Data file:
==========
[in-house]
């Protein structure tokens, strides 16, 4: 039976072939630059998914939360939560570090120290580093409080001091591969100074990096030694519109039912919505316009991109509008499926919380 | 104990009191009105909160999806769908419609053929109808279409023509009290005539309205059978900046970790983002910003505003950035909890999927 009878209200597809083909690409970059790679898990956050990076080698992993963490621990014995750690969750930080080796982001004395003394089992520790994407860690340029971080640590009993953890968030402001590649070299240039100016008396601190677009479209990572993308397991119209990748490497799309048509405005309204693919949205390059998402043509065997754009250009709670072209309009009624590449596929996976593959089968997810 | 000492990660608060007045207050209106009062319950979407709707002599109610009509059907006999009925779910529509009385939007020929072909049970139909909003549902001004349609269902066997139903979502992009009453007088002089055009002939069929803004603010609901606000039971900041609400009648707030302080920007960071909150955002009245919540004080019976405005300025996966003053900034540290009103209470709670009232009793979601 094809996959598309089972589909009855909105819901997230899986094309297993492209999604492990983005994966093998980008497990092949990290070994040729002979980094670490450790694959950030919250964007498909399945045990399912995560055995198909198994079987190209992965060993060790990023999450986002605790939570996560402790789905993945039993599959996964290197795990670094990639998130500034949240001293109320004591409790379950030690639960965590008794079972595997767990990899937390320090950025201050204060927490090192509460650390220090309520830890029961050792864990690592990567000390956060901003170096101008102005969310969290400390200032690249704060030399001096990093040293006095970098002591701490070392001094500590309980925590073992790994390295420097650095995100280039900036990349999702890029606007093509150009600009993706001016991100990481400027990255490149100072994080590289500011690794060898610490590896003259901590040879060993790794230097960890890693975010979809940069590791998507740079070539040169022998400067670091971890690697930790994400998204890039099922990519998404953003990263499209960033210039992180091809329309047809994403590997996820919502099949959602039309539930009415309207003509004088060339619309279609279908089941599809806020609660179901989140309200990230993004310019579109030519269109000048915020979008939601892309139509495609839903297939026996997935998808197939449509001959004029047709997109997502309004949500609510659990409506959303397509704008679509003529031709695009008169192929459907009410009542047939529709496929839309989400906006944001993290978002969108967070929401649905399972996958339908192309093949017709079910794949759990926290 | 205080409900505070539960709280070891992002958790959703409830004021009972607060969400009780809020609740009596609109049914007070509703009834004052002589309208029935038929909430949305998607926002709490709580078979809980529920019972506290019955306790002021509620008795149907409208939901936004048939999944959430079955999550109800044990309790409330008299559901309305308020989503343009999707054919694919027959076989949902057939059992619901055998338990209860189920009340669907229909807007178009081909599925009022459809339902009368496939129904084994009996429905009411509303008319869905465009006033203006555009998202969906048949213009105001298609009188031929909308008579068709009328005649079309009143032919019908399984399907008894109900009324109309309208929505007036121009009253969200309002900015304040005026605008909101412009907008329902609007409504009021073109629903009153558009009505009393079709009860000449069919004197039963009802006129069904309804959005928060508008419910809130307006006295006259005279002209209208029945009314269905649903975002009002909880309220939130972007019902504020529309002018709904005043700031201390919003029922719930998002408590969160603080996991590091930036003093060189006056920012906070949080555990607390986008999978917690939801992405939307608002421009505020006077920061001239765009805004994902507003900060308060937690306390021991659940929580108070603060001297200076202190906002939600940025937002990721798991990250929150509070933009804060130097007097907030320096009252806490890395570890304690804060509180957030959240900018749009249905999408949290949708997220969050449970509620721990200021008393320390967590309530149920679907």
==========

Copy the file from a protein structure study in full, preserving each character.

[in-house]
């Protein structure tokens, strides 16, 4: 039976072939630059998914939360939560570090120290580093409080001091591969100074990096030694519109039912919505316009991109509008499926919380 | 104990009191009105909160999806769908419609053929109808279409023509009290005539309205059978900046970790983002910003505003950035909890999927 009878209200597809083909690409970059790679898990956050990076080698992993963490621990014995750690969750930080080796982001004395003394089992520790994407860690340029971080640590009993953890968030402001590649070299240039100016008396601190677009479209990572993308397991119209990748490497799309048509405005309204693919949205390059998402043509065997754009250009709670072209309009009624590449596929996976593959089968997810 | 000492990660608060007045207050209106009062319950979407709707002599109610009509059907006999009925779910529509009385939007020929072909049970139909909003549902001004349609269902066997139903979502992009009453007088002089055009002939069929803004603010609901606000039971900041609400009648707030302080920007960071909150955002009245919540004080019976405005300025996966003053900034540290009103209470709670009232009793979601 094809996959598309089972589909009855909105819901997230899986094309297993492209999604492990983005994966093998980008497990092949990290070994040729002979980094670490450790694959950030919250964007498909399945045990399912995560055995198909198994079987190209992965060993060790990023999450986002605790939570996560402790789905993945039993599959996964290197795990670094990639998130500034949240001293109320004591409790379950030690639960965590008794079972595997767990990899937390320090950025201050204060927490090192509460650390220090309520830890029961050792864990690592990567000390956060901003170096101008102005969310969290400390200032690249704060030399001096990093040293006095970098002591701490070392001094500590309980925590073992790994390295420097650095995100280039900036990349999702890029606007093509150009600009993706001016991100990481400027990255490149100072994080590289500011690794060898610490590896003259901590040879060993790794230097960890890693975010979809940069590791998507740079070539040169022998400067670091971890690697930790994400998204890039099922990519998404953003990263499209960033210039992180091809329309047809994403590997996820919502099949959602039309539930009415309207003509004088060339619309279609279908089941599809806020609660179901989140309200990230993004310019579109030519269109000048915020979008939601892309139509495609839903297939026996997935998808197939449509001959004029047709997109997502309004949500609510659990409506959303397509704008679509003529031709695009008169192929459907009410009542047939529709496929839309989400906006944001993290978002969108967070929401649905399972996958339908192309093949017709079910794949759990926290 | 205080409900505070539960709280070891992002958790959703409830004021009972607060969400009780809020609740009596609109049914007070509703009834004052002589309208029935038929909430949305998607926002709490709580078979809980529920019972506290019955306790002021509620008795149907409208939901936004048939999944959430079955999550109800044990309790409330008299559901309305308020989503343009999707054919694919027959076989949902057939059992619901055998338990209860189920009340669907229909807007178009081909599925009022459809339902009368496939129904084994009996429905009411509303008319869905465009006033203006555009998202969906048949213009105001298609009188031929909308008579068709009328005649079309009143032919019908399984399907008894109900009324109309309208929505007036121009009253969200309002900015304040005026605008909101412009907008329902609007409504009021073109629903009153558009009505009393079709009860000449069919004197039963009802006129069904309804959005928060508008419910809130307006006295006259005279002209209208029945009314269905649903975002009002909880309220939130972007019902504020529309002018709904005043700031201390919003029922719930998002408590969160603080996991590091930036003093060189006056920012906070949080555990607390986008999978917690939801992405939307608002421009505020006077920061001239765009805004994902507003900060308060937690306390021991659940929580108070603060001297200076202190906002939600940025937002990721798991990250929150509070933009804060130097007097907030320096009252806490890395570890304690804060509180957030959240900018749009249905999408949290949708997220969050449970509620721990200021008393320390967590309530149920679907």